(Photo by Daniel Schwen; courtesy Wikimedia Commons)

NEW YORK — Dr. Demetre Daskalakis, an AIDS doctor and activist credited for his on-the-ground work with meningitis vaccines last year in New York City, has been named the city’s new assistant health commissioner in charge of the Bureau of HIV/AIDS Prevention and Control. He’ll start in September at a $180,000-per-year salary, the New York Times reports.

At the height of the meningitis outbreak last year among gay and bi men, Daskalakis spent many nights in the city’s sex clubs and bathhouses administering meningitis vaccines. He had been given the go-ahead to do so after city officials found their own efforts were met with suspicion, the article said.

In his new role, he and his colleagues at the health department hope that he will be able to leverage his acceptance among gay people, and history of taking HIV treatment into the trenches, to reach a population that has not always trusted authority. They also hope he will be able to reach marginalized groups like young black and Latino men who have sex with men but who, for social or cultural reasons, do not identify as gay or bisexual, the Times article said.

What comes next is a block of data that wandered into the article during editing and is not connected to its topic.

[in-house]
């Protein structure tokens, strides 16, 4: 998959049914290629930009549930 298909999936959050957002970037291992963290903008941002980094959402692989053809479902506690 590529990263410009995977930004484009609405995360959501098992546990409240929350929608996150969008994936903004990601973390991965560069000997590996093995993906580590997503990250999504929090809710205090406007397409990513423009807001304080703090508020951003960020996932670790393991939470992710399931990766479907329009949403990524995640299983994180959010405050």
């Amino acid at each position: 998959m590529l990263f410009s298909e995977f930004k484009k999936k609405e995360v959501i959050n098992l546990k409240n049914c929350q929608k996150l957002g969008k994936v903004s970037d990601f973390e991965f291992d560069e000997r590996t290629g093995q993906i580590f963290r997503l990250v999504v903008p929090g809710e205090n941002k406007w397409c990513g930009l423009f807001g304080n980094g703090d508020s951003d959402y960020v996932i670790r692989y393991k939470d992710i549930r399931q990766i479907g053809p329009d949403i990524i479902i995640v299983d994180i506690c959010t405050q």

Daskalakis takes over one of the largest bureaus within the health department, with 200 employees and a $200 million budget, at a critical moment in the history of the virus that causes AIDS, the Times reports.

24
Jul
2014

Gay couples more likely to be happy in relationships

young happy gay couple relaxing, gay news, Washington Blade, gay couples

(Photo courtesy Bigstock)

LONDON — Gay couples are more likely to be happy and positive about their relationships than their straight counterparts according to a major study by the Open University, the Independent, a British newspaper, reports.

However, they are less likely to be openly affectionate toward each other — holding hands in public, for instance — because they still fear attracting disapproval, the article said.

The study of 5,000 people – 50 of whom were later followed up with in-depth interviews – aimed at finding out how modern couples keep their relationships on track through life’s difficulties.

“LGBQ participants (lesbian, gay, bisexual and queer) are more generally positive about and happier with the quality of their relationship and the relationship which they have with their partner,” the research concludes.

22
Jan
2014

HHS backs gay couples, HIV/AIDS patients

Barack Obama, Global AIDS, gay news, Washington Blade